As we saw in the previous posting on this subject, how the British government chose to finance the Napoleonic Wars embodied what amounts to legal counterfeiting as a primary source of financing government operations — something Ebenezer Scrooge, pre- and post-reformation would have had a hard time swallowing. Had the Ghost of Christmas Yet To Come shown Scrooge where John Maynard Keynes would take the bizarre belief that government can actually create wealth out of nothing, maybe he would have been inspired to do something about preventing the spread of such an insane idea.
The sweeping changes wrought by the French Revolution and then by the Man of Destiny affected every aspect of life. They spawned widespread acceptance of what the Catholic Church initially called rerum novarum, “New Things,” that were later called socialism and modernism . . . which doesn’t mean anything modern, but an attempt to bring organized religion up to date and conform it to changed conditions in the world by dredging up some very old ideas.
More immediately, the social, political, and economic orders were completely disrupted. As one example, in an epic too vast to do more than mention here, the Spanish Empire lost most of its possessions in Central and South America to revolutionary governments that in some cases sprang up to defend the Spanish monarchy against Napoléon, but then transformed or began as efforts to secure independence from Spain. In this they were largely successful, although not the way intended by, e.g., José de San Martin and Simón Bolivar.
|San Martin and Bolivar|
Where the new republics of Central and South America were outstandingly unsuccessful was in preserving sound economies and maintaining an adequate tax base. They still had to finance the new governments, however, and — taking their cue from the British government — issued massive amounts of debt. These bills of credit or anticipation notes were backed by nothing other than the new governments’ promises to pay . . . which in most cases were not worth the paper they were printed on.
And that’s when the government actually existed! In one rather spectacular instance that has been called “the most audacious fraud in history,” the entire country existed only in the imaginations of the man who carried out the scheme and the people he persuaded to go along with his grandiose project. This was the Republic of Poyais, “the Land that Never Was,” an entire counterfeit country!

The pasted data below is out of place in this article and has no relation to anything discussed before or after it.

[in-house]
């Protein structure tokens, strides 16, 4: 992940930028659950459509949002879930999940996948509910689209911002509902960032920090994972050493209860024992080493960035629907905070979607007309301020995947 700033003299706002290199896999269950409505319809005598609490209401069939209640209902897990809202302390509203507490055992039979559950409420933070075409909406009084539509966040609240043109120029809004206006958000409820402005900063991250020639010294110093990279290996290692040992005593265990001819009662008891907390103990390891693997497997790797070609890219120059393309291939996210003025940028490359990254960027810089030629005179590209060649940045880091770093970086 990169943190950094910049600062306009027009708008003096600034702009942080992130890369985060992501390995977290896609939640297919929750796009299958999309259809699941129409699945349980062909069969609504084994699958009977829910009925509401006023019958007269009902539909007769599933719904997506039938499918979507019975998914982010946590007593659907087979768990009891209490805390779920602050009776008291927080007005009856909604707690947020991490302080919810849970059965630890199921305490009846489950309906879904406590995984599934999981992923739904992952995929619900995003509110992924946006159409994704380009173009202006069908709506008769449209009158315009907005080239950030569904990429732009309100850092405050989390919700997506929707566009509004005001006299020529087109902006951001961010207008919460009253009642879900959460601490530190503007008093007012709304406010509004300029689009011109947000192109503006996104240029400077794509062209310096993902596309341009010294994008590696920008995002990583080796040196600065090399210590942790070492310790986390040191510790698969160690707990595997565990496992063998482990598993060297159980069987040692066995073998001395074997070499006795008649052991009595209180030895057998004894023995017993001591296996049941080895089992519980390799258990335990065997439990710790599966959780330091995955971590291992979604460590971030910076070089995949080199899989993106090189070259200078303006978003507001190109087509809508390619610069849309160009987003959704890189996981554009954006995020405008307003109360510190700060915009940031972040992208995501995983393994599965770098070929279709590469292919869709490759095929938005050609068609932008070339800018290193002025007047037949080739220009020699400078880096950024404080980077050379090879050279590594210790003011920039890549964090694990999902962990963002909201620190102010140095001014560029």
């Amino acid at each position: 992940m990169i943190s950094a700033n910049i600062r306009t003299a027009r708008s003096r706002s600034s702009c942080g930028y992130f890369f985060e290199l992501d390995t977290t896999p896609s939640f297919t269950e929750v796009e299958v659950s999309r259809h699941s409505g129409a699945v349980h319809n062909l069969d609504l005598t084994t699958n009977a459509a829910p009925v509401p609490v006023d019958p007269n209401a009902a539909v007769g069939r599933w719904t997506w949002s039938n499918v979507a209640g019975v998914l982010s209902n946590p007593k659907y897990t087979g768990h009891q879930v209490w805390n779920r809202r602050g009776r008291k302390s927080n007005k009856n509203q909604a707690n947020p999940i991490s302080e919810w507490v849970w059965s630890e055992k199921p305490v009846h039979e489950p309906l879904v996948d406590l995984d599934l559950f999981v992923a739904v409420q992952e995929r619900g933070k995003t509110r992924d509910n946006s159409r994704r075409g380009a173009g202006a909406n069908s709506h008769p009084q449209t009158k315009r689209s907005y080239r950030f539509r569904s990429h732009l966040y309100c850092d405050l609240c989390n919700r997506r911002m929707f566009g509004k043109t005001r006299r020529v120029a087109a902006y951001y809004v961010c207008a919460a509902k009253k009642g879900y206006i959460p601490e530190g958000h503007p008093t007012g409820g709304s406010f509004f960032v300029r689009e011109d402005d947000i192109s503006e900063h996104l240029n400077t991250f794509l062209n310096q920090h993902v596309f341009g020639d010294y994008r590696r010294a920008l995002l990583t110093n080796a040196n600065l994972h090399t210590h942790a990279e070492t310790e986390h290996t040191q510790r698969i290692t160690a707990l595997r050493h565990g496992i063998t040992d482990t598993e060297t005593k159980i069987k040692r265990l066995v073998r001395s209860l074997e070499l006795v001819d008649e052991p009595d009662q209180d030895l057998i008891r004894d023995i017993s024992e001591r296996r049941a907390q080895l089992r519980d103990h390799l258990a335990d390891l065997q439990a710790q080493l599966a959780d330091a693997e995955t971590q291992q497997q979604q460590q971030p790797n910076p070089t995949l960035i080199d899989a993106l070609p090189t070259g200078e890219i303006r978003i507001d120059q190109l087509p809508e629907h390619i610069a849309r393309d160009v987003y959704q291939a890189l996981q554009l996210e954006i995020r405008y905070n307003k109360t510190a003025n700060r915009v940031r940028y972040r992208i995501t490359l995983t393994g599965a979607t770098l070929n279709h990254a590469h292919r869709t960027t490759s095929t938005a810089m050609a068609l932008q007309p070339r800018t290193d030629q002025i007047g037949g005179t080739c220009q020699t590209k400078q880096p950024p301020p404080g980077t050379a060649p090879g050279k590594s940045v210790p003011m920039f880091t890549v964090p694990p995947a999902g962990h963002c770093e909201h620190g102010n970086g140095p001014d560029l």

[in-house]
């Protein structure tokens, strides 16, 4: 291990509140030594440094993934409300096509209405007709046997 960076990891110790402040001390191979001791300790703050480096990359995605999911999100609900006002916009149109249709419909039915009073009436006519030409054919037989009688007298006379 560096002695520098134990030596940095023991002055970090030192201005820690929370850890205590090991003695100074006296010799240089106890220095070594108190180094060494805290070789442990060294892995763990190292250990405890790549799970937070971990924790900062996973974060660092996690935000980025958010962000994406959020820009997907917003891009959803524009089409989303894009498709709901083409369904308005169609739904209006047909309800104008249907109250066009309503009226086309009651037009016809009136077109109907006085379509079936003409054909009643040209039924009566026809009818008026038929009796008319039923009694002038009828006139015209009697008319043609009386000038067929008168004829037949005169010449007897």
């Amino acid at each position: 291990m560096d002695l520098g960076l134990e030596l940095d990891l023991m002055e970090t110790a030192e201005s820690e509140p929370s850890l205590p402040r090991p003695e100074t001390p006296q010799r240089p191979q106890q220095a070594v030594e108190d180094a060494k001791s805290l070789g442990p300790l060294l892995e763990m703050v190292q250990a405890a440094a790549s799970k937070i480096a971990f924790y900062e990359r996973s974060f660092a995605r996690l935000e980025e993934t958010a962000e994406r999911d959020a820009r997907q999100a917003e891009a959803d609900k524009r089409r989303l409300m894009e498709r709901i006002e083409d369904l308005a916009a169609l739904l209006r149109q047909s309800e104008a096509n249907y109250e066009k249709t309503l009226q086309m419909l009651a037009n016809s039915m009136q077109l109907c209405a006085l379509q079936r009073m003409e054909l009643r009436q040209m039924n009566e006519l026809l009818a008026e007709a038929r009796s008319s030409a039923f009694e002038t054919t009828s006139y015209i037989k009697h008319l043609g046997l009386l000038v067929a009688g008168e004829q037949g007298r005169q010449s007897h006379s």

|South Sea Company|
What is even more remarkable about the fake Central American country — and, indeed, the flood of new government debt of the new (genuine, if fiscally unstable) republics — is that the scheme was carried out in the same area where the “South Sea Bubble” originated. That fiasco began in 1711 when the “Governor and Company of the merchants of Great Britain, trading to the South Seas and other parts of America, and for the encouragement of the Fishery” (no, really, that was the full name) was formed as a joint-stock company. It was a “public-private partnership to consolidate the national debt and reduce the costs of carrying it.
And to raise money? The “South Sea Company” (for short) obtained a monopoly in 1713 from the Spanish Crown to supply African slaves to South America and the Caribbean Basin. In other words, money from slave trading was to be used to service Great Britain’s national debt.
|British soldiers in the War of Spanish Succession.|
That was pretty despicable, but it was also stupid, even for slave traders. You see, at the time, Great Britain was involved in the War of Spanish Succession, and Spain and Portugal controlled virtually all Central and South America and the Caribbean Basin. There was no reasonable chance that the South Sea Company could actually engage in the business of kidnapping people and carrying them off into slavery — and (as the British virtuously point out) it realized very little profit from its monopoly. Apparently, selling only a few people into slavery is okay as long as you don’t make too much money doing it.
|When government debt fuels the economy|
That, however, is not what caused the Bubble. The share value started going up when the Company expanded operations from its marginal activities in slave trading, to dealing in — you guessed it! — government debt! The stock price went up like a rocket, and inspired the formation of dozens, possibly hundreds of new ventures, some of them very strange indeed, as related in Charles Mackay’s Extraordinary Popular Delusions and the Madness of Crowds, which came out in 1841.
The share value of the South Sea Company Peaked in 1720, then suddenly collapsed to a trifle over its original issue price. Thousands of investors and other people were ruined in the crash. In an ironic twist, in an effort to get rid of some of the competition that was springing up, the South Sea Company lobbied parliament to forbid the creation of joint-stock companies without a royal charter. The so-called “Bubble Act” of 1720 (6 Geo I, c 18) might not have been passed had not the South Sea Company been caught up in the frenzy it itself created.
With all that, of course, why would anyone have gotten caught up in a scheme that relied on ‘investing” in government debt issued by countries on a very shaky financial footing, and in the one case, didn’t exist at all?
That is what we will look at in the next posting on this subject.